Vitamin D status may influence the duration of respiratory support needed for surgical intensive care patients, according to a new cohort study conducted by researchers at Boston’s Massachusetts General Hospital and Harvard Medical School.
The study demonstrated that plasma 25-hydroxyvitamin D (25OHD) levels on admission to the surgical ICU were inversely associated with the need for mechanical ventilation in critically ill surgical patients. The study’s results are published in the OnlineFirst version of the Journal of Parenteral and Enteral Nutrition (JPEN), the research journal of the American Society for Parenteral and Enteral Nutrition (A.S.P.E.N.),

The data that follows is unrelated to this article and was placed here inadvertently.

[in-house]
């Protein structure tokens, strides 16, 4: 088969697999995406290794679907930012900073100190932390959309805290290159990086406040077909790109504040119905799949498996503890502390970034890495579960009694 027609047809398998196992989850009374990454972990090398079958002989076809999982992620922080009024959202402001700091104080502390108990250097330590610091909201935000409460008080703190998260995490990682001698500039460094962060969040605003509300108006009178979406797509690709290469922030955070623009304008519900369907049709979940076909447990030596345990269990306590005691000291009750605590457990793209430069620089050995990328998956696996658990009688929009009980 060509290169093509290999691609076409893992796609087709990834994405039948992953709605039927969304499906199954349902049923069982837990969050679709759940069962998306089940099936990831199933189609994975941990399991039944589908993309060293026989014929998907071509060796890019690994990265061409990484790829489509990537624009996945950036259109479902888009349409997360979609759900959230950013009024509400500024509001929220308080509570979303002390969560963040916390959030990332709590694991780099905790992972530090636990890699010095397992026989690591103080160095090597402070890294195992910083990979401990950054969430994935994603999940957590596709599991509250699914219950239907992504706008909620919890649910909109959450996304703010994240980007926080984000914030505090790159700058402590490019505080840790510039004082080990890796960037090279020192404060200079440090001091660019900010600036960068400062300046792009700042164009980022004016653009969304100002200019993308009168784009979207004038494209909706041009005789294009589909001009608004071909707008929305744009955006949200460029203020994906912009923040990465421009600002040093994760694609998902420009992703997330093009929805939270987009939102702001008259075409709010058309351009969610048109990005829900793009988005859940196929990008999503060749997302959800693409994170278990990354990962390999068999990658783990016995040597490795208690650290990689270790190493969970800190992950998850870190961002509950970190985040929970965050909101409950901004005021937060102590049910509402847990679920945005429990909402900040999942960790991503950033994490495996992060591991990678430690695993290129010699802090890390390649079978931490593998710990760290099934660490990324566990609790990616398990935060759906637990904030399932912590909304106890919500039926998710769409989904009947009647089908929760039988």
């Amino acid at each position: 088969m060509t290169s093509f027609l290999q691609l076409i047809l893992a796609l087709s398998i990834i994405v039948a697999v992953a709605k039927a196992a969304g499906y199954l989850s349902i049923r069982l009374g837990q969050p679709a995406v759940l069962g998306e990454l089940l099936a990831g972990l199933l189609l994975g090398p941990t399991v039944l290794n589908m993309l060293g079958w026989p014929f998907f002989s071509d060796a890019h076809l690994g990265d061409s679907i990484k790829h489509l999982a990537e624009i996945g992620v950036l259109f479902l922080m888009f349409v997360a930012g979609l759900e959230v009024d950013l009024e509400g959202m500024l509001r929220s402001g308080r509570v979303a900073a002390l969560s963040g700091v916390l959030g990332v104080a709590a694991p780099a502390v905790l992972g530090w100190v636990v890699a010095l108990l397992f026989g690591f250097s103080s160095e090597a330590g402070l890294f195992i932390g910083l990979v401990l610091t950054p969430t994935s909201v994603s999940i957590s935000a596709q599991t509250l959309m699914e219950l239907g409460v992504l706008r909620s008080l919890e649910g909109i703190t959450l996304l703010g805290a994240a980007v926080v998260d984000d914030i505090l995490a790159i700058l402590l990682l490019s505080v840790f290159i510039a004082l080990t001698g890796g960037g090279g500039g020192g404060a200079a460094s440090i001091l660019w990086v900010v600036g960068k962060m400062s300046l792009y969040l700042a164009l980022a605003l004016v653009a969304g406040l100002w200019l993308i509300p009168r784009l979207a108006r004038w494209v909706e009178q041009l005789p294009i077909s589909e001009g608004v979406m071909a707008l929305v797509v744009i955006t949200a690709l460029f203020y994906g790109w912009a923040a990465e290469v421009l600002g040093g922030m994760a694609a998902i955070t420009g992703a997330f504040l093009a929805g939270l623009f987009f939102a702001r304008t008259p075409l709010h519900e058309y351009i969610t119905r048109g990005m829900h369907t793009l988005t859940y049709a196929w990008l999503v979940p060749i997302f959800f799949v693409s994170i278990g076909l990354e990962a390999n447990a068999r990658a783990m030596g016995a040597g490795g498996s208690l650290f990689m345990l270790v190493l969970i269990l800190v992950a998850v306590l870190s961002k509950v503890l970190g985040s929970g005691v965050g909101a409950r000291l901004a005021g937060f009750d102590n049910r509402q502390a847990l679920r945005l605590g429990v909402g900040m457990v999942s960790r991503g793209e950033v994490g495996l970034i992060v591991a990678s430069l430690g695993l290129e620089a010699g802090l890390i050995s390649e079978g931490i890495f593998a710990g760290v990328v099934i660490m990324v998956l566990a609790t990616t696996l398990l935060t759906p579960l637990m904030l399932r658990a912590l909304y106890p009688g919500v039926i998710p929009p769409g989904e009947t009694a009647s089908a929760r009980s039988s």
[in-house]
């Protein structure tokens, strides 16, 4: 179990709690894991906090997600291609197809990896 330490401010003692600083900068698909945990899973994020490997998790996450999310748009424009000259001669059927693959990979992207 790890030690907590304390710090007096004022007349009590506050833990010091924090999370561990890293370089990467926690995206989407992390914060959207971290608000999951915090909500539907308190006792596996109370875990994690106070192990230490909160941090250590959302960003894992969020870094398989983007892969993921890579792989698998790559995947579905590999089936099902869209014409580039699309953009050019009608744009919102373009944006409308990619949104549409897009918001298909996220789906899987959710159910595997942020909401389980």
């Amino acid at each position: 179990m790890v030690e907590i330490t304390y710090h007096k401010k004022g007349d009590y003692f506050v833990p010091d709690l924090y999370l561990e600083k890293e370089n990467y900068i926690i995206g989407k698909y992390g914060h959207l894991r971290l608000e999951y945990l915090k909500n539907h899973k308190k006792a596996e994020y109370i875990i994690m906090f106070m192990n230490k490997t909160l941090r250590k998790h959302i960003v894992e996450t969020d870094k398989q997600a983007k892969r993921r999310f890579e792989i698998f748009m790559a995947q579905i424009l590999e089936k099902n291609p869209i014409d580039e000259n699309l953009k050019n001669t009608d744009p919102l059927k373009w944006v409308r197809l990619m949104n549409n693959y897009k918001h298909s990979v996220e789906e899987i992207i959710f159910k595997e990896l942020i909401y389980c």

It is well known that an optimized vitamin D status is important for ideal musculoskeletal health, regulation of innate and adaptive immunity, and expression of endogenous antimicrobial peptides. Therefore, the researchers hypothesized that low 25OHD levels likely contributed to respiratory muscle weakness, systemic inflammation, and infections, which all affect the duration of respiratory support. However, because of the observational nature of this study and other limitations, these findings must be interpreted cautiously.
The researchers suggest further studies be conducted to validate their findings, to assess potential benefits of aggressive vitamin D supplementation in critical illness, and to identify how vitamin D may reduce the need for respiratory support in surgical ICU patients.